A hearty weekend dinner, and enough dough in the freezer for a rainy day.

4-in-1 pizza also goes to Zorra who is celebrating the second anniversary of Bread Baking Day with a pizza party.

Wednesday, June 17, 2009

From A Year in Bread : Honey Wheatberry


I have decided to skip August in my journey through a year in bread and go straight to September. So I zip past the quick breads made with baking powder and what not, and land in the midst of whole grain breads. I picked Beth's Honey Wheatberry bread - I would claim that would have been my choice anyway but the fact is that was the only one I had all the ingredients for.

Beth made this bread to recreate the magic of Oroweat Honey Wheat Berry Bread. But there's a catch : the Oroweat bread was made with cracked wheat not wheatberries. So Bombay Foodie's bread is made with cracked wheat too.

Beth's original recipe is for two large loaves. What follows is 1/3rd of this original, enough for my shorter loaf. Pour 2/3 cup boiling water over 1/4 cup cracked wheat. Let rest for an hour for the wheat to fluff up and soften. To this, add 1/4 cup milk, 1/3 cup whole wheat flour and a tsp of yeast. Mix and set aside for 15-20 minutes until the mixture starts to bubble up. Add a tbsp each of butter and honey, then add enough plain flour to form a dough. Let it rest for 10 minutes, then sprinkle a tsp of salt and knead until the dough is smooth. I always need to add more flour at this stage to keep the dough from sticking.

Put the dough in a bowl, cover and let rise until doubled. I use straight plastic containers so it's easy to see when the doubling happens. Once the rise in done, shape the dough into a loaf, put it in a greased loaf pan and let rise again until doubled.

In the meantime, preheat oven to 175C. Bake bread for 45 minutes or until brown. If you want perfect slices for sandwiches, this needs to cool for at least an hour. If not, just tear chunks of warm bread and you will love it with butter.

Monday, June 15, 2009

Not quite macarons but...


This is the best alternative I got short of flying to London and buying the mini-macaron tray off Paul whenever the urge to eat these cookies strikes. I've had a couple of disasters making macarons before, so I did two things differently this time. One, I baked on parchment rather than directly on my nonstick baking tray. Two, I used a recipe by bakingbites that uses half the egg whites to bind together almond meal and sugar, and only makes meringue of the other half.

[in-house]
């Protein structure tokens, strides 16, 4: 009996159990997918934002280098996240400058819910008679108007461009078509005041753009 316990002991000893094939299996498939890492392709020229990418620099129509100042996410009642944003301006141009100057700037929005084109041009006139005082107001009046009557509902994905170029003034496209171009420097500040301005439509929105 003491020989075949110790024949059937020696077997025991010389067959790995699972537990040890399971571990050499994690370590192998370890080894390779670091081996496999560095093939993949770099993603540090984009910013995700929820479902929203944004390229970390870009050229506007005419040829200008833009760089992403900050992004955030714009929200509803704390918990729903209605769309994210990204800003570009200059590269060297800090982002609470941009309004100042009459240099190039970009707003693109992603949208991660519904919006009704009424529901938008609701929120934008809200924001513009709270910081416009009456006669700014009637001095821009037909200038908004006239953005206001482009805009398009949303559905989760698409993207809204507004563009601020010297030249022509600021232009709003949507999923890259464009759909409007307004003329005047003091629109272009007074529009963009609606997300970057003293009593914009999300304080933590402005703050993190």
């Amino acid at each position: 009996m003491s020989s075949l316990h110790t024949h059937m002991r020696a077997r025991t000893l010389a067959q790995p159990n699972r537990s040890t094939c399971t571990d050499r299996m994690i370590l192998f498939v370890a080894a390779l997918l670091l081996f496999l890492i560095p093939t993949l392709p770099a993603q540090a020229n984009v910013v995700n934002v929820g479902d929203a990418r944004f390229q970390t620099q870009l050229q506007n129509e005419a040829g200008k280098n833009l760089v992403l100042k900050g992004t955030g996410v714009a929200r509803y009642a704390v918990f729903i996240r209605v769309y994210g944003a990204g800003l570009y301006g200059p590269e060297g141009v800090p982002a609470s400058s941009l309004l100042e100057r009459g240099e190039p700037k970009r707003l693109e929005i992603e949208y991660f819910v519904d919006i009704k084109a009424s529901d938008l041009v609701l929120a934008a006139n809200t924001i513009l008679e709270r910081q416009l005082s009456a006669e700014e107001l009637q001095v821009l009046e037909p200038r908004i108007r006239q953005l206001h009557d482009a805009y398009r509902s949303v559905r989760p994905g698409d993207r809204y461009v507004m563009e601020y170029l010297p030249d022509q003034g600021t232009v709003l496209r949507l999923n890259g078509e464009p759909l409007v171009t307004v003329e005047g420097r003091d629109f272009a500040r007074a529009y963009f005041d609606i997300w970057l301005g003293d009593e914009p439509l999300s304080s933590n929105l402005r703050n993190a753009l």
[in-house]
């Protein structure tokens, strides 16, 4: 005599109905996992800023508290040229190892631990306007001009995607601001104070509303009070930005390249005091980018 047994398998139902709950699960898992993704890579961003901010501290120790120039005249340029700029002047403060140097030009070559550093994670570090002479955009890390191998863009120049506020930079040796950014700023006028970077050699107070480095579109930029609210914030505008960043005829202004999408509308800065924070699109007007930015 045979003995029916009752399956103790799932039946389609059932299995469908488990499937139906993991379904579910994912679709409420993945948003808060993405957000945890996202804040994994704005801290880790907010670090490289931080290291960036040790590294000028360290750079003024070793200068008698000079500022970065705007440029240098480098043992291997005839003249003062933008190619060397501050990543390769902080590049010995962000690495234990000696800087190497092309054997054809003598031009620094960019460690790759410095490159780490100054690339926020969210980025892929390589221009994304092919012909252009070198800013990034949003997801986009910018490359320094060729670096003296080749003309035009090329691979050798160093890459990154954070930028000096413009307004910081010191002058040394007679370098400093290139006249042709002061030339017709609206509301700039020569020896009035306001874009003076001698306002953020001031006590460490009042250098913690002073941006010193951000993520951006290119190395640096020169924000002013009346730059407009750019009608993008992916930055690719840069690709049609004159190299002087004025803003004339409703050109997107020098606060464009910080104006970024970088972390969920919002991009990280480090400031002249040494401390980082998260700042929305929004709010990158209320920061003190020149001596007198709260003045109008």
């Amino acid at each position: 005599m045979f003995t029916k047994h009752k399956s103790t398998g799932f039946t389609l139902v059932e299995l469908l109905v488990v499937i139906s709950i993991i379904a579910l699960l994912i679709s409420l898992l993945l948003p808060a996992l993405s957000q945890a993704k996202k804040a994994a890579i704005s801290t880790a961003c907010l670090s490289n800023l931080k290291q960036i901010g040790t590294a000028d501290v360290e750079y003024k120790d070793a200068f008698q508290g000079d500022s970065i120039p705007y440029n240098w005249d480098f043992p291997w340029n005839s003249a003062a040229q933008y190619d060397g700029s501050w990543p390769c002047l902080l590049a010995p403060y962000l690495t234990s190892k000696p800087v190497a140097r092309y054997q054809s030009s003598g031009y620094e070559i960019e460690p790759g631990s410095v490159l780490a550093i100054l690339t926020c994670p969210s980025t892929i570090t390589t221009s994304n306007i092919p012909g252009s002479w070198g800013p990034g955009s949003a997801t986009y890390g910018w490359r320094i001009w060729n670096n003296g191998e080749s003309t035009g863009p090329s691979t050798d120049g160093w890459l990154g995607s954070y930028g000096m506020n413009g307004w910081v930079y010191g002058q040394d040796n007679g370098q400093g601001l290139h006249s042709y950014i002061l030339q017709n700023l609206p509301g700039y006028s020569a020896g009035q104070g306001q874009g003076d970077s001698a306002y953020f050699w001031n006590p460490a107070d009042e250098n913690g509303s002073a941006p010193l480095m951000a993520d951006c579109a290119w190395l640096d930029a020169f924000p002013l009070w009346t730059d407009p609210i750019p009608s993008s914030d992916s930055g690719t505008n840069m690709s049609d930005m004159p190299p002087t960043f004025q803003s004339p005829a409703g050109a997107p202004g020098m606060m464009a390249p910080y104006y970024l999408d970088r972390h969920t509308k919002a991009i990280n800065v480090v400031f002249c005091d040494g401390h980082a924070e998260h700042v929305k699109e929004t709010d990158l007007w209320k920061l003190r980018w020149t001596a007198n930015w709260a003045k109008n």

And one thing I learnt. There are some recipes you can't scale down too much. Nicole used 4 egg whites, I used one which means I was trying to beat 1/2 an egg white into stiff peaks. Doesn't work. Take my word for it, you can't get volumes from egg whites if only your mixer tips touch them. So instead of fluffly macarons with feet, I got chewy almond cookies.

They didn't look like macarons but they sure tasted like them. I was so sure I will fail that I hadn't even thought of a filling. But even almost-macarons need to be sandwiched. So I melted some cherry jam to fill my macarons. Just the right flavor blend for these chocolate and almond goodies.

Saturday, June 13, 2009

The 60 Minute Rolls are not a myth


I agree with Em, the repressed pastry chef. When you need bread, you usually need it now. And once you get used to eating homemade bread, it's tough to go back to the store bought variety (unless you live in Paris, of course!). Which is why I was intrigued, interested and very keen to try the 60 minute dinner rolls that Em made a few days back.

I made 6 rolls instead of the original 24. And I made them in my brioche cups rather than muffin tins. Apart from that, the original recipe is perfect. In short, you give your flour too much yeast and it literally falls all over itself to rise.

Start by mixing 2 tbsp milk, a tsp of sugar, 1/2 tsp salt and 1/2 tbsp butter. Melt in the microwave for 30 seconds. Also heat 3/8 cup of water to lukewarm - this is what happens when you 1/4th the recipes, but I just took water a little less than 1/2 cup. Add 1 1/2 tsp yeast to water, then add the milk mixture (it should be now lukewarm). Gradually add flour until it stops sticking then knead it for a couple of minutes. Or head over to Em's to see how to do this effortlessly in a stand mixer.

Make a dough ball, put it in a greased bowl and let rise for 15 minutes. Divide it into 6 equal pieces and put each ball in a brioche/muffin cup. Now pick each piece in turn and using scissors, cut in half, then in quarters, and return all four pieces to the cup. Switch on the oven to very low (say 50C) and put the rolls in to rise.

After 15 minutes, increase the oven temperature to 220C and bake the rolls until they are golden. In my oven, this took another 15 minutes. So effectively, it was less than an hour. Ready by the time my pao bhaji got off the stove. And perfect as an accompaniment to the tangy, fiery bhaji.

Thursday, June 11, 2009

A taste of Juhu Beach


It's really hard driving by Mumbai's Juhu Beach. You can smell pao bhaji when you are at least 5 minutes away still, and there is no way to resist that kind of temptation. And yet, you know it's not hygenic and are scared to eat what countless shacks on the beach are selling. I usually take refuge in Prithvi Cafe, just a few minutes away, and making probably the best pao bhaji in town.